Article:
# 2-D steady incompressible inviscid flow Problem

For 2-D steady, incompressible inviscid flow, subject to a conservative body force $\underline{X} = -\nabla\chi$, Helmholtz's vorticity equation reduces to $$\nabla^2\psi = -\Omega(\psi)\quad \text{where}\quad \underline{\omega} = \underline{\nabla}\times\underline{u} = \Omega(x,y,t)\underline{\hat{k}}$$ is the vorticity vector and $\psi$ is the $2$-D stream function. Consider $2$-D channel flow through a constriction with rigid walls $y = 0$ and $y = f(x)$ such that far upstream $(x\to -\infty)$ we have $f(x)\to h$ and far downstream $(x\to+\infty)$ we have $f(x)\to bh$ $(0<b<1)$.

Assume that far upstream we have $\psi\to\psi_L(y),$ $\underline{u}\to u_L(y)\underline{\hat{\imath}}$ and $\Omega\to\Omega_L(y)$ as $x\to-\infty$. Find $\psi_L(y)$ and $\Omega_L(y)$ for a velocity profile has the no-slip form $$\underline{u}\to u_L(y)\underline{\hat{\imath}}\quad\text{where}\quad u_L(y) = U_0\sin\left(\frac{\pi y}{h}\right)$$ where w.l.o.g take $\psi = 0$ on $y = 0$. Hence, find the function $\Omega = \Omega(\psi)$ and the vorticity equation to be satisfied by $\psi$ for all $x$. By assuming $\psi\to\psi_R(y)$ as $x\to+\infty$, solve for $\psi_R(y)$ and show that $\underline{u} \to u_R(y)\underline{\hat{\imath}}$ where $$u_R(y) = U_0\left[\sin\left(\frac{\pi y}{h}\right) + \frac{1 + \cos(\pi b)}{\sin(\pi b)}\cos\left(\frac{\pi y}{h}\right)\right]$$

So I have that $\underline{u} = \underline{\nabla}\psi\times\underline{\hat{k}}$. Then I found that $$\underline{\nabla}\times(\underline{\nabla}\psi\times\underline{\hat{k}}) = -\nabla^2\psi\underline{\hat{k}} = \underline{\omega} = \Omega(x,y,t)\underline{\hat{k}} \Rightarrow -\nabla^2\psi = \Omega(x,y,t) \Rightarrow \nabla^2\psi = -\Omega(\psi)$$ Now I need to find $\psi_L(y)$ and $\Omega_L(y)$. How would I do this?

And once I have those, I should find that as $(x\to-\infty)$ the streamfunction $\psi$ is a function of the vorticity $\Omega$. Assuming this function holds for all $x$, substitute into Helmoltz vorticity equation. This gives a $2^{\mathrm{nd}}$- order linear equation for the streamfunction.

Now assume the streamfunction $\psi$ tends to $\psi_{R} (y)$ as $x$ tends to $+\infty$. The vorticity equation should reduce to a $2^{\mathrm{nd}}$- order ODE. I then need to solve for $\psi_{R} (y)$ and confirm $u_{R} (y)$.

I have all this process layed out but I need guidence how to follow it through.

To get you started, far upstream, we have $u_L(y) = U_0 \sin \frac{\pi y}{h}$. Since we have only a non-zero $x-$component of velocity that is a function of $y$ at this location, the upstream vorticity is given by

$$\Omega_L(y) = - \frac{\partial u_L}{\partial y} = -\frac{U_0\pi}{h} \cos \frac{\pi y}{h}.\tag1$$

To find the streamfunction we use $u_L = \frac{\partial \psi_L}{\partial y}$ and integrate using $\psi_L(0) = 0$ to obtain

$$\psi_L(y)= U_0\int_0^y \sin \frac{\pi \xi}{h} \, d \xi = \frac{U_0h}{\pi}\left(1 - \cos \frac{\pi y}{h}\right) = \frac{U_0h}{\pi} + \frac{h^2}{\pi^2}\left(- \frac{U_0\pi}{h} \cos \frac{\pi y}{h} \right) \\ = \frac{U_0h}{\pi} + \frac{h^2}{\pi^2}\Omega_L(y).\tag2$$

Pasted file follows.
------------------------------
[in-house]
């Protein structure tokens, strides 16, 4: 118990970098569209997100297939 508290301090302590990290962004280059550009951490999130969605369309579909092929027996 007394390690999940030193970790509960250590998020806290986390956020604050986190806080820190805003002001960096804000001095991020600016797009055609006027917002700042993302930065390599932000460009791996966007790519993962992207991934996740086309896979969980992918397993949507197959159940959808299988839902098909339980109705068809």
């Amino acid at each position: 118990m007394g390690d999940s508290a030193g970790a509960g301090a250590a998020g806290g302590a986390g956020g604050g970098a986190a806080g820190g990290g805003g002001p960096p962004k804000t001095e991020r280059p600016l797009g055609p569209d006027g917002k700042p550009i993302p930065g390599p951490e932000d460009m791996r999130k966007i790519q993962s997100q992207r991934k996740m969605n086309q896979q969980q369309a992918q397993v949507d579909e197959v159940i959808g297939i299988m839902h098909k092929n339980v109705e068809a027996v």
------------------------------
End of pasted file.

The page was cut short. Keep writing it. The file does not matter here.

We can now solve for the vorticity in terms of the streamfunction and obtain

$$\Omega_L(y) = \frac{\pi^2}{h^2} \psi_L(y) - \frac{U_0\pi}{h}.\tag3$$

In 2D inviscid flow, the vorticity is constant along a streamline, so at every point downstream we have

$$\Omega(\psi) = \frac{\pi^2}{h^2} \psi - \frac{U_0\pi}{h}.\tag4$$

The streamfunction-vorticity equation becomes

$$\nabla^2 \psi = \frac{\partial^2 \psi}{\partial x^2} + \frac{\partial^2 \psi}{\partial y^2} = \frac{U_0\pi}{h} - \frac{\pi^2}{h^2} \psi ,\tag5$$

or in the form of an inhomogeneous Helmholtz equation,

$$\nabla^2 \psi + \frac{\pi^2}{h^2} \psi = \frac{U_0\pi}{h}.\tag6$$

The general solution would be a combination of a particular solution and a homogeneous solution which could be solved by separation of variables.

Far downstream, the solution tends to a function $\psi_R(y)$ independent of $x$ which satisfies the ODE

$$\frac{d^2\psi_R}{dy^2} + \frac{\pi^2}{h^2} \psi_R = \frac{U_0\pi}{h},$$

and with general solution,

$$\psi_R(y) = A \cos \frac{\pi y}{h} + B \sin \frac{\pi y}{h} + \frac{U_0 h}{\pi}.$$

Applying the boundary condition $\psi_R(0) = 0$ we get

$$\psi_R(y) = \frac{U_0 h}{\pi}\left(1 - \cos \frac{\pi y }{h} \right) + B \sin \frac{\pi y}{h}, \\ u_R(y) = \frac{d \psi_R}{dy} = U_0 \sin \frac{\pi y}{h} + B \cos \frac{\pi y}{h}.$$

It remains to apply another condition to find the constant $B$ to complete the problem. Conservation of mass requires

$$\int_0^h u_L(y) \, dy = \int_0^{bh} u_R(y) \, dy,$$

yielding $B = U_0(1 + \cos \pi b)/\sin \pi b$.

• Yes I continued to work through the night and managed to find the final answer you have for equation $2$. I then rearranged to get equ. $3$ as well. I didn't know the reason for your equ. $4$ so now I know that. And yes I did find that equation $6$ too. So I feel better now that what I thought was wrong is what you have here. Because I thought I was wrong I haven't tried to solve the ODE but I'll try now and get back to you.
– MRT
Commented Apr 10, 2018 at 14:56
• The difficulty is that this is a PDE with boundary condition applied at $y = f(x)$ with $f$ mostly unspecified. Of help is the condition that the solution is finite as $x \to \infty$.
– RRL
Commented Apr 10, 2018 at 15:00
• @MRT: Found a way to dispense with the issue of $x-$ dependence.
– RRL
Commented Apr 10, 2018 at 19:51